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The New International, December 1942



Enquiry: Into What?


From New International, Vol. VIII No. 11, December 1942, p. 347.
Transcribed & marked up by Einde O’Callaghan for ETOL.


The Call, weekly paper of the Norman Thomas party, has never been noted for its theoretical articles. The sermons of Thomas himself are half meaningless nonsense, half dissertations on the theme “Socialism in Retreat” – with Thomas leading. Lillian Symes’ contributions are as haphazardly written as Eleanor Roosevelt’s My Day. She has several times begun a topic, discussed something else, and ended with the observation that here it is the end of the column and I haven’t said what I wanted; guess it will have to wait till next week. Paxton, who was spread all over the front page of several issues as the new Far Eastern expert, is now dishing out the straight Churchill line on India for the New Leader.

The theoretical weakness (a charitable word!) of the party is even better revealed in its monthly magazines. For years, while they was not official magazine, the Modern Monthly (later Quarterly) served the purpose. Increasingly in its later issues this reflected more and more the personally charming but politically amorphous personality of Calverton, its editor, and when he died it died with him. The Socialist Review, edited by Herbert Zam, ex-Clarityite leader, was from the beginning pathetically weak and died even before its editor withdrew into political inactivity. For several years now the Socialist Party has had no theoretical organ, either official or otherwise.

Late last month there appeared the first issue of Enquiry, a Journal of Independent Radical Thought. It is a pocket-size, twenty-page magazine, at least two of whose four editors are SP members. The editorial statement speaks of a “revolutionary outlook,” which can mean anything, but lays emphasis on “a thoroughgoing concern for the maintenance and the extension of the procedures and institutions of democracy ... We want to put democracy first: before class privilege, before appeals to patriotism, before party banner ... We do not mean by this to cut ourselves off from all those who believe that an Anglo-American victory is ... preferable to one by the Axis. Verbal commitments one way or another are not in themselves decisive.”

This air of democratic indecision is carried throughout. The one point the magazine makes is that its editors are in a dilemma. “The dilemma of democratic leftist politics then lies in the fact that having repudiated the Jacobin concept of the seizure and maintenance of power in a revolutionary situation by a small determined minority (not merely as a matter of ethics but as a matter of long-range practical politics) the leftist finds himself in the midst of a world-revolutionary period (there seems general agreement on this) while he must await the development – for it certainly cannot happen overnight – of a type of political organization which, historically, should have developed in a period of capitalist expansion.” So writes Symes. Even the style reflects her dilemma. Even she considers the organization of a social democratic party, somehow lacking the faults of all past social democratic parties, “a large order to be placed so late on the calendar of history.” What to do?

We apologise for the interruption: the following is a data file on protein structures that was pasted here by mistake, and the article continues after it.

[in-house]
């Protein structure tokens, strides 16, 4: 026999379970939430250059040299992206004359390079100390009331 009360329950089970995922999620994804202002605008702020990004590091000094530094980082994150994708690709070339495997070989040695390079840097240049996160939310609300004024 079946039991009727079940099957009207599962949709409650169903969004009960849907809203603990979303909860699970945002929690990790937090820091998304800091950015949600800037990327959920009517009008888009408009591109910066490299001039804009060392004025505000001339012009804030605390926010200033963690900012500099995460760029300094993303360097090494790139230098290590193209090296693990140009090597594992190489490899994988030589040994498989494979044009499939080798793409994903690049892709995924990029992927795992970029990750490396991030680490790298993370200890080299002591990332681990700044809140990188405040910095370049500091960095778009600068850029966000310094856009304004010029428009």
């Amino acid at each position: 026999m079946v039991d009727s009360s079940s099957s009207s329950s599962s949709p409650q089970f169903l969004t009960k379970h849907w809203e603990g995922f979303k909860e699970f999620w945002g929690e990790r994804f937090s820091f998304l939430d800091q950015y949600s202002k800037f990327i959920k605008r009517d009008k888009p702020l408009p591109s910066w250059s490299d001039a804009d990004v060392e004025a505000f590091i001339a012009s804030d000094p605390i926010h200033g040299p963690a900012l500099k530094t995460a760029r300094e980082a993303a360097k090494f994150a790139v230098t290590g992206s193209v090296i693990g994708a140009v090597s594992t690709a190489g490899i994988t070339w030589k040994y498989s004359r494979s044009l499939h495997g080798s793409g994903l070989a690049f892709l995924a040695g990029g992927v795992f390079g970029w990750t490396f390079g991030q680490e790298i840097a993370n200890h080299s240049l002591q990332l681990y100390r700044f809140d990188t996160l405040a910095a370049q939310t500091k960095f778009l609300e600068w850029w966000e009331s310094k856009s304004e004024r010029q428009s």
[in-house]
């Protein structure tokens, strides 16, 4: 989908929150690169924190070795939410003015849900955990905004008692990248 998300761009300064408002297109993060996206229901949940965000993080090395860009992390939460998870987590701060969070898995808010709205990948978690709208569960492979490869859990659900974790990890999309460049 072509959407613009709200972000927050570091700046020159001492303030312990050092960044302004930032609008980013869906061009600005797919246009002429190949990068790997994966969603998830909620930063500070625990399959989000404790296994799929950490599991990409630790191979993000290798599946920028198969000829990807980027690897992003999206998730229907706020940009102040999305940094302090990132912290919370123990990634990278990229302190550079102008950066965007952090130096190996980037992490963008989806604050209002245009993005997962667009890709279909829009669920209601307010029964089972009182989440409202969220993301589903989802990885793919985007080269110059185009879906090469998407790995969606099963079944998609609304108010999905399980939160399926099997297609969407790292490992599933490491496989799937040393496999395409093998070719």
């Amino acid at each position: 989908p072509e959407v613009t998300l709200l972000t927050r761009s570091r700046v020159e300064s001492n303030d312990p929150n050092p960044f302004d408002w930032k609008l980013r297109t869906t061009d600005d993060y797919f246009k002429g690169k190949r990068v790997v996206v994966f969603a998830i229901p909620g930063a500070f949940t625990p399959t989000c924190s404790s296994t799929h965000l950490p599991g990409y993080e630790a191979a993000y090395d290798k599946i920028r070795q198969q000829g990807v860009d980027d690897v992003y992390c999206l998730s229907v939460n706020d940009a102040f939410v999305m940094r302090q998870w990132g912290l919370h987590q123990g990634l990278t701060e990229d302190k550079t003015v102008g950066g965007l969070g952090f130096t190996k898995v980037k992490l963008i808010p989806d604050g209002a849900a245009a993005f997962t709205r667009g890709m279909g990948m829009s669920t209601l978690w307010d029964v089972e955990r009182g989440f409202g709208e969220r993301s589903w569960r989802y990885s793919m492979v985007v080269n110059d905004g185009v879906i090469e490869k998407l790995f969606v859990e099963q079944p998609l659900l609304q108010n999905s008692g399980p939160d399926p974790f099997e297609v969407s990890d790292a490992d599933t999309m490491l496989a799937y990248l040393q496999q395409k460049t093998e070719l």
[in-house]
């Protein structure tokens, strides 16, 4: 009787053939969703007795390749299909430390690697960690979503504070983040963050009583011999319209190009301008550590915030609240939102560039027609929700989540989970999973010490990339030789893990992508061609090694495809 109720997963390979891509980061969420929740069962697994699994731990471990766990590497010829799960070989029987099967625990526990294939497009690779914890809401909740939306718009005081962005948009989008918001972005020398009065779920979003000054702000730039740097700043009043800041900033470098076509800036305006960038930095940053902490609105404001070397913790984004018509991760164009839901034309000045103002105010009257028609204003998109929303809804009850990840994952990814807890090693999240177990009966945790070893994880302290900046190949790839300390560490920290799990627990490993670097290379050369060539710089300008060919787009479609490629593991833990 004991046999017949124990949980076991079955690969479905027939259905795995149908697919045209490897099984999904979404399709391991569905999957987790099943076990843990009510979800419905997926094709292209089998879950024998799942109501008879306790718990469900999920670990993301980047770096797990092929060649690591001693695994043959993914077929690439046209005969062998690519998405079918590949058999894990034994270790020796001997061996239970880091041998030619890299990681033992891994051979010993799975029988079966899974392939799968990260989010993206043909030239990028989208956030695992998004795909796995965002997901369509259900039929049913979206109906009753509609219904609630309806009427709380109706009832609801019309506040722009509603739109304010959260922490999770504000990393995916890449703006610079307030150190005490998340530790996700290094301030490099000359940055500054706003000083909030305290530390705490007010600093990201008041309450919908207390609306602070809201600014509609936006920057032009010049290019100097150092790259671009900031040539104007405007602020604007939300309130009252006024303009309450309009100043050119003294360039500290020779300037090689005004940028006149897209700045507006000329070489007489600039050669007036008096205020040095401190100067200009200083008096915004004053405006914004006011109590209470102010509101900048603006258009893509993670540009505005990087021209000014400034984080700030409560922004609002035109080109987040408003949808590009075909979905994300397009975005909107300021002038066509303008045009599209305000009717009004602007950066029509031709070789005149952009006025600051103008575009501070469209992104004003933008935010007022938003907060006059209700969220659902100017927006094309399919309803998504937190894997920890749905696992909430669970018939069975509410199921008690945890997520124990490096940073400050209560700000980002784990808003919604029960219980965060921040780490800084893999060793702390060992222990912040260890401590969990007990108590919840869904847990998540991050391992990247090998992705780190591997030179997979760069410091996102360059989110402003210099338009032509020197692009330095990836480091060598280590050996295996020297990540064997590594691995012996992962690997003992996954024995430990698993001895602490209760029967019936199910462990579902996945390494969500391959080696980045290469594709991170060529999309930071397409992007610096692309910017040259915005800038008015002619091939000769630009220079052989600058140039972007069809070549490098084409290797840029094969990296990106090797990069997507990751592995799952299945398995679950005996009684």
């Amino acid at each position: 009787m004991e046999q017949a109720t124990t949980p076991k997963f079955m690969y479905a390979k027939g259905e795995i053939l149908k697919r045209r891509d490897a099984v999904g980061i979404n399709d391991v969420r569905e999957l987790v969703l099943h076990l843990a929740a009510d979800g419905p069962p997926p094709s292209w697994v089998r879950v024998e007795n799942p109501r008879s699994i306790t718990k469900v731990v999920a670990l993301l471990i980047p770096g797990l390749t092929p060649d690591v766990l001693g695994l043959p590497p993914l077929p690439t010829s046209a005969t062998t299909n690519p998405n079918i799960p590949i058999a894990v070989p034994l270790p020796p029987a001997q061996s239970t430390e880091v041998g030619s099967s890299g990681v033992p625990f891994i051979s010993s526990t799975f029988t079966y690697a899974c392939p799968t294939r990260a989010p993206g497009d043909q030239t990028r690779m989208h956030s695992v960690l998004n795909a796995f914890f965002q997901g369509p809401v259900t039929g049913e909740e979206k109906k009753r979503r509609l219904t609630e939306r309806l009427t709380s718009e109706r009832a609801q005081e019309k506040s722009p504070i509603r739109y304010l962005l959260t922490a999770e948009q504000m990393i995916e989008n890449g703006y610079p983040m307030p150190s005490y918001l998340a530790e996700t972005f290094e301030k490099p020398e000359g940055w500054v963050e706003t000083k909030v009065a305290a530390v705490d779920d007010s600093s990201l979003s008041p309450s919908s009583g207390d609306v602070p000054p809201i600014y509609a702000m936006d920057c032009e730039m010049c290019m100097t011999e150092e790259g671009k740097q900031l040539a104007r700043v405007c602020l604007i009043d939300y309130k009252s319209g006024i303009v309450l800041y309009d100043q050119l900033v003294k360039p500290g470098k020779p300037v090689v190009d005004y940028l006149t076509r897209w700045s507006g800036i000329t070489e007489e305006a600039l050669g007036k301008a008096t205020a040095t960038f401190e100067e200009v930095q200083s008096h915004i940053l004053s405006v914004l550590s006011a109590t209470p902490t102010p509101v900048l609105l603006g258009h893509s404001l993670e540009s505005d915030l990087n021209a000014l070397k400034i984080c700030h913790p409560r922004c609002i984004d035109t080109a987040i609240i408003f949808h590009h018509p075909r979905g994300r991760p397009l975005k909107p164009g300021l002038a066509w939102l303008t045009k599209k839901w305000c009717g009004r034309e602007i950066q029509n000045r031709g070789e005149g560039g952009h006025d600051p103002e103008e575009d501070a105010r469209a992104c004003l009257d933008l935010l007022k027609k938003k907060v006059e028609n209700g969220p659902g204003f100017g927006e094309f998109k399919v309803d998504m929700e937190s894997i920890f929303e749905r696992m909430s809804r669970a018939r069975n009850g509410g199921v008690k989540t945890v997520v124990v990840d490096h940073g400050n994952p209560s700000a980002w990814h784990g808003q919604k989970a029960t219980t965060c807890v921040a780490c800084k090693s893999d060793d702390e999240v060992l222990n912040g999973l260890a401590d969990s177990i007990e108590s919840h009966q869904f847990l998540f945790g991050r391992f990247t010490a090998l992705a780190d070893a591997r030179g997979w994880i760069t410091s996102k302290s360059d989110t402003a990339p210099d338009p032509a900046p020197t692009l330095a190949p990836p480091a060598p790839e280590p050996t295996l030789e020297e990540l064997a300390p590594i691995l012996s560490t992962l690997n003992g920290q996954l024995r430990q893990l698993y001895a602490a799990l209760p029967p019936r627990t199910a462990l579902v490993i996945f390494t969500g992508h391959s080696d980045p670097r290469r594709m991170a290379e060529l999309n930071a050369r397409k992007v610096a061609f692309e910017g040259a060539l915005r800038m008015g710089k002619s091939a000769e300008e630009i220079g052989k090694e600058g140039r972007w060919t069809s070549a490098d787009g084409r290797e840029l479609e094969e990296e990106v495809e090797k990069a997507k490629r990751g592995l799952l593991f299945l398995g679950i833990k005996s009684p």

“It is,” writes Philip Selznick, “as if we dared not do anything at all, in the fear that anything we may do will bring unintended evil in its wake ... a source of frustration which cannot be gainsaid ... prolonged soul-searching ...”

An adherent to this mish-mash of Michels and Dewey, not mentioning Marx, specifically denouncing Lenin and Trotsky, is reduced inevitably, in this period, to inaction. The butt of the argument is “democracy,” as understood by this group of ineffective well-wishers. “Democracy can survive,” says Selznick, “only when the concentration of power in the hands of a single social force is avoided, when factions and interests vie for power.” A revolutionary party must forego the doubtful benefits of being democratic by this definition. Small in numbers, harried on every side by reaction, the party today can find its only strength in unity. It cannot afford the luxury of – say, Symes, a top national leader of the SP, berating it in an “independent” journal for its almost complete lack of clarity of purpose, of an understanding of its rôle and of the objective situation, berating it for – indeed – “refusing to face the logic, as well as the possibilities, of its size.”

“So long as centrifugal society divides men into classes, so long as exploitation persists, a mass base will be at hand ... In the adding up of pros and cons, it is evident that the greatest weakness of the mass democratic movement is that of leadership.”

Here, in their own words, is the answer to this group of weak-kneed fence-sitters. Democracy and dilemma begin with the same letter, but they are not the same.

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Last updated on 18 January 2015